Giants general manager Brian Sabean made it clear that the team has noplans to trade first baseman Brandon Belt, despite his recent struggles andlimited playing time.Comcast SportsNets Jim Kozimor asked Sabean on Chronicle Live if Belt could bepart of a trade deadline deal. As of right now, no, Sabean said. Belts a part of ourpresent and future.Those words seem to suggest that Belt will be given the opportunity towork himself out of a current 3-for-30 slump over his last 12 games.Hes still a young player trying to learn at the major league level, Sabeansaid. I think hes in a mode now where hes again thinking too much andworrying about mechanics instead of just attacking the baseball.Belt has seen his playing time diminish with Buster Posey starting atfirst base when Hector Sanchez, before his injury, started at catcher.Quite frankly, with how we were mixing and matching with Posey playing firstand Sanchez catching a little bit more kind of took him out of the mix, Sabeansaid. He knows what he needs to do. Hes very capable. Hes got all the talentin the world; its just a matter of picking it up.In his second big-league season, the 24-year-old Texas native is batting .244 with a .356on-base percentage. He has four home runs and 31 RBIs in 205 at-bats and owns a6137 strikeout-to-walk ratio.
CHICAGO — The Giants will need a win on getaway day to clinch their first winning road trip.
Wednesday's comeback attempt fell just short, as the Giants scored two in the ninth but lost to the Cubs 5-4. Since taking the first two games in St. Louis, they have dropped three of four, falling 11 games back of the Rockies in the division.
Here are five things to know from the coldest Giants game of the year …
— Mac Williamson fouled off eight pitches before going the opposite way against Wade Davis, who entered with a 0.00 ERA in 19 appearances. The two-run homer ended a run of 19 consecutive solo shots by the Giants, two short of their own MLB record. It was the first homer off Davis in two years.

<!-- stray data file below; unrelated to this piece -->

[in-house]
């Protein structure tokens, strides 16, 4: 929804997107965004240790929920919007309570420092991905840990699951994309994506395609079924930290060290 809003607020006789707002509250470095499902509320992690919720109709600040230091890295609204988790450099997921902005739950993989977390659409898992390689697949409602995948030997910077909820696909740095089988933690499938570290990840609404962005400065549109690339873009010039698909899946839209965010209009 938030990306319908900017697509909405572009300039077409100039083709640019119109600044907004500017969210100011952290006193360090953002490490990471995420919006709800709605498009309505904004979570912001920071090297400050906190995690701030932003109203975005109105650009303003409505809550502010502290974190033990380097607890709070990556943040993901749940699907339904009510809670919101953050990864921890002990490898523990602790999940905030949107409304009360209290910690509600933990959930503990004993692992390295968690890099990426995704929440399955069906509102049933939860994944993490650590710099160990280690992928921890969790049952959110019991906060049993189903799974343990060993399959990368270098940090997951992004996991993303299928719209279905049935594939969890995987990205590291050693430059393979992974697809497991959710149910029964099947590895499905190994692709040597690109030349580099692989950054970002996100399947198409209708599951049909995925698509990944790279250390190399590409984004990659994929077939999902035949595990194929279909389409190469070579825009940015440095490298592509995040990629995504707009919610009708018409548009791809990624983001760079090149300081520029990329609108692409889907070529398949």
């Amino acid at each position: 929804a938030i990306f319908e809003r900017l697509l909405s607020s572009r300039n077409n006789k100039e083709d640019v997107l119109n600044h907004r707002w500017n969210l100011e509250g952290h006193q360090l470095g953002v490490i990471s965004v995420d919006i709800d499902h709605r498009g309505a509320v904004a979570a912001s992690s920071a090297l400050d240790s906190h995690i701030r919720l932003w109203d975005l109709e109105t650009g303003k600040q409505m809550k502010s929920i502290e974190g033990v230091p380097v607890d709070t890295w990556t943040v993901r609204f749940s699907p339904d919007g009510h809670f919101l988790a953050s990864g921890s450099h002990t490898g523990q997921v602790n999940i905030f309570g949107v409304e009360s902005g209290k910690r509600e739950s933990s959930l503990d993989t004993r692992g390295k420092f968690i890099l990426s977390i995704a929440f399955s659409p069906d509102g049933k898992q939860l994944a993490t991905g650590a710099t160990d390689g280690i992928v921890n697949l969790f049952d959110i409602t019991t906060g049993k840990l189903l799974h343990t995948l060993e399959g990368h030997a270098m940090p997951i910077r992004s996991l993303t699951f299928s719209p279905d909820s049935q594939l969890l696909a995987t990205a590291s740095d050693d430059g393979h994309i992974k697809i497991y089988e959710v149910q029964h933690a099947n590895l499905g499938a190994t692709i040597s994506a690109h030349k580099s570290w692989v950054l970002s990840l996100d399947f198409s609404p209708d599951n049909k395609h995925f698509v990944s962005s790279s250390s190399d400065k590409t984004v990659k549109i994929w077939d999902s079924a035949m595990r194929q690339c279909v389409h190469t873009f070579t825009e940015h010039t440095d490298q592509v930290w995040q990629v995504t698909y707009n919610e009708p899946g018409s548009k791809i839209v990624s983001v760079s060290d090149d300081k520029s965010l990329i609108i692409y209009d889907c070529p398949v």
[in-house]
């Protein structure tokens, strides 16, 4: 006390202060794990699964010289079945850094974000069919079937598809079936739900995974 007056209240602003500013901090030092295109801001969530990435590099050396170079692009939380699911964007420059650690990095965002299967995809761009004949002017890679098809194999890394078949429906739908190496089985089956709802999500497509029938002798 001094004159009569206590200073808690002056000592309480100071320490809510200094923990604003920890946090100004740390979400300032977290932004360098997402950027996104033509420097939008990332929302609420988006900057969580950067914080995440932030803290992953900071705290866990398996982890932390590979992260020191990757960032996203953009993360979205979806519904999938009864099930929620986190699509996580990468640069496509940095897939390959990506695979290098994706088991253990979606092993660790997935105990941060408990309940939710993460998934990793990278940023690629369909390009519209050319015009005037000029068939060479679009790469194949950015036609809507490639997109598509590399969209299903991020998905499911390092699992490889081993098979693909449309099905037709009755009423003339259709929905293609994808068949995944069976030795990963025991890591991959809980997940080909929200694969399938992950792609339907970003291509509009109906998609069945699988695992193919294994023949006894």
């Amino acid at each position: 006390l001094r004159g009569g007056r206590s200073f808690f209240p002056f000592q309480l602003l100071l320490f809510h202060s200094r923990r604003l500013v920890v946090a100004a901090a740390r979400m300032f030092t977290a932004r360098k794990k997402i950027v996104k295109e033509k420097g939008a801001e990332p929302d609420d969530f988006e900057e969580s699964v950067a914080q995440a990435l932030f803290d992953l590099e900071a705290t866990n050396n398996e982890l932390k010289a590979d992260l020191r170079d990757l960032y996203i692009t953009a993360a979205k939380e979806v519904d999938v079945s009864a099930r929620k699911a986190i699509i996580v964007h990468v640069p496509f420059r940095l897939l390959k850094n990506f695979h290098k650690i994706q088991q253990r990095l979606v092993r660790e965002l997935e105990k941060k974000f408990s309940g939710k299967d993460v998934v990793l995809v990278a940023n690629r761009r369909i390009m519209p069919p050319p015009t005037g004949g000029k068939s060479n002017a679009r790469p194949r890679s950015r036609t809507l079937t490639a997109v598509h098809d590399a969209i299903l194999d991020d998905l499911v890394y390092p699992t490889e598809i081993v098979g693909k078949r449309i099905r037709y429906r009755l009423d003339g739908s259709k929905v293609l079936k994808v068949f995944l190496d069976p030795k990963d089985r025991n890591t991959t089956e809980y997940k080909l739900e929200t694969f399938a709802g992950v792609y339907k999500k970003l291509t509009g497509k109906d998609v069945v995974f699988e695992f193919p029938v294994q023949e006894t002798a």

— The sixth inning was one of the stranger escapes we’ve seen from a pitcher this season. With two on and one out, Jason Heyward blasted a Matt Moore pitch right down the line and it looked like it would give the Cubs a 6-2 lead. The wind blew the ball a couple of feet foul. Heyward then topped one down the line and Moore’s throw bounced away from first, allowing a run to score. But the umpires called — correctly — Heyward out for running inside the line. It’s a call you rarely see. Moore then struck out Addison Russell to keep what could have easily been a 6-2 or 4-2 game at 3-2.
— Before the first game of this series, a Giant asked in the dugout, “I wonder what some of the Cubs’ numbers would look like at our place?” Anthony Rizzo is a .159 hitter with no homers in 18 career games at AT&T Park, but he had no issues on a night when conditions were worse than they are most nights in San Francisco. Rizzo homered off Moore in his first two at-bats.
— Rizzo will occasionally put a bunt down to beat the shift — he had an accidental bunt in his third at-bat — which the Giants have long wanted Brandon Belt to do. Belt pushed one away from the shift in the sixth, and even though it was too close to pitcher Kyle Hendricks, the throw was off and Belt reached second. One of those a week would open up a few more holes.